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Torts - Negligence
Terms in this set (27)
What are the 3 classifications of tort law?
2. Product Liability/Strict Liability
3. Intentional Torts
What are the 4 elements/substantive law of negligence?
1. Duty of care
2. Breach of duty
What is proximate cause?
Proximate cause is the cause-and-effect relationship that must be established to prove the conduct in question was the substantial cause. It requires consideration of foreseeable consequences and intervening causes.
What is the general rule on foreseeability?
Generally speaking, if the result is not foreseeable, then there is no liability
The "but for" test and "substantial factor" are used in determining ________________.
What are 5 defenses to negligent action?
1. Comparative fault
2. Contributory negligence
3. Assumption of risk
4. Statute of limitations
5. Superseding intervening act
What is primary assumption of risk?
Occurs when the defendant does not have a duty to care for the plaintiff because the plaintiff is fully aware of the risks
What is secondary assumption of risk?
Occurs when the defendant has a duty of care for the plaintiff, and breaches that duty in some manner.
True or False: A chain of events that is something that could be expected (foreseeable) is an intervening cause.
True. An intervening cause isn't an unreasonable event to have happened.
Bill's negligence causes an injury to Harold, a foreseeable plaintiff. While in the hospital, a tornado hits, causing further injury to Harold. What is Bill liable for and why?
Bill is only liable for his negligent act because the tornado was a superseding cause that broke the chain of causation.
True or False: A cause can be superseding without being intervening.
False. All superseding causes are first an intervening cause. Not all intervening causes will be superseding.
Who establishes statutes of limitations?
The states establish the time period for statutes of limitations.
The Fireman's Rule states that _________________________
Firefighters cannot sue those whose negligence caused or contributed to a fire that, in turn, caused the firefighter's injury or death.
The Fireman's Rule is what type of risk?
The Fireman's Rule is a primary assumption of risk.
What are the elements of Product Liability (from Restatement of Torts)?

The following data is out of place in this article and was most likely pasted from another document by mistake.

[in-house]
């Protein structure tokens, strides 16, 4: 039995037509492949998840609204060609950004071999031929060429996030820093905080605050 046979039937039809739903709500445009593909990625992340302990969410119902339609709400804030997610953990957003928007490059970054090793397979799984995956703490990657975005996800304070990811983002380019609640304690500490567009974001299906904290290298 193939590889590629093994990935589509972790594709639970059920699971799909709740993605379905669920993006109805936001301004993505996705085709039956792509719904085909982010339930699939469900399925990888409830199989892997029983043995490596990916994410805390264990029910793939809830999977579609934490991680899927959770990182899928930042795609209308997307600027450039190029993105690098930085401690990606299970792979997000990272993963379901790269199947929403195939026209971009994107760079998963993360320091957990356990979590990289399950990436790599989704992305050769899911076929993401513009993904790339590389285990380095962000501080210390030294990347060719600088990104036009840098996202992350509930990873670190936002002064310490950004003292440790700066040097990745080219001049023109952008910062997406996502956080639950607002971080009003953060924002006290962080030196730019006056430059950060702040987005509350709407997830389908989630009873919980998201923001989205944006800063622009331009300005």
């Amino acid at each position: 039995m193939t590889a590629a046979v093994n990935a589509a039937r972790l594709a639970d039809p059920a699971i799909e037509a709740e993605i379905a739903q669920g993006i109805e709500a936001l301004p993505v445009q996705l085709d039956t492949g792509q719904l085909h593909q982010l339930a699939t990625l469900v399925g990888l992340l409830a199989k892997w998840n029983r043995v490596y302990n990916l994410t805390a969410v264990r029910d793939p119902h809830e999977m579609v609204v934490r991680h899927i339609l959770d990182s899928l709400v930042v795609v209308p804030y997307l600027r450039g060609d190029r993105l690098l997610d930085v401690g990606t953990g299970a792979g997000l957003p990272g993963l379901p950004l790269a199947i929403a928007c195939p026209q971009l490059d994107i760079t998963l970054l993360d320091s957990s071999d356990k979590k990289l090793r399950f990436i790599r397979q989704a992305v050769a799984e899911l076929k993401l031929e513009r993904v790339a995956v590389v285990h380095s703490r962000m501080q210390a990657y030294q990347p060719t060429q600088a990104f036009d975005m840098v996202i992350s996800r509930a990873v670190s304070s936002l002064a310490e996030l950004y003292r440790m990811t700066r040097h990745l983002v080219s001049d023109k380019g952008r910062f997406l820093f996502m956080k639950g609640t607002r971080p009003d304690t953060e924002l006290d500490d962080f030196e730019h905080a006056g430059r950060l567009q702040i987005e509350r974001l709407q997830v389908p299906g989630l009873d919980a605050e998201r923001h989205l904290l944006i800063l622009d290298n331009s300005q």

1. Class of plaintiffs -- the ultimate user/consumer
2. Class of defendants -- anyone in chain of distribution
3. Defective product
4. Unreasonably dangerous product
5. Product has not been altered
6. Causation -- the defect is the cause
7. No assumption of the risk
What are the three types of product defects?
1. Defect in design
2. Defect in manufacture
3. Failure to warn
Name some types of superseding causes.
1. Acts of God
2. Criminal acts of third persons
3. Intentional torts of third persons
4. Gross negligence
Name some types of foreseeable intervening harm
1. Negligence of rescuers
2. Subsequent medical malpractice
3. Subsequent health problems
4. Subsequent accidents arising from initial injury
Explain "breach of duty."
Failure to conform to a required standard of care by act or omission
Explain "duty of care."
To act as a reasonable and prudent person. The duty is owed to foreseeable individuals.
What is the "last clear chance" defense?
It permits recovery of damages by parties who normally could not recover because of their contributory negligence. A "defense to the defense." Example: Ann Forrester carelessly runs across the road in path of Mr. Hart. Mr. Hart has the last clear chance to avoid the accident, but if he is negligent by being inattentive, he could be held liable.
What type of authority are restatements of law?
Restatements are secondary authority unless they are adopted by a state. MN has adopted the Restatement of Torts.
What is strict liability?
Absolute legal responsibility for an injury that can be imposed on the wrongdoer without proof of carelessness or fault.
What type of warranty is a promise of quality on which a buyer relies when purchasing a product?
Express warranties are voluntarily assumed by the manufacturer.
True or False: An implied warranty is a written guarantee to the buyer.
False. An implied warranty is unwritten and unspoken. It guarantees to the buyer that the goods conform to ordinary standards of care and quality as similar products.
Name some types of intentional torts.
3. False imprisonment/false arrest
4. Intentional infliction of emotional distress
5. Invasion of privacy
8. Property damage
What are four remedies to intentional torts?
1. Temporary restraining order
2. Permanent injunction
4. Monetary damages
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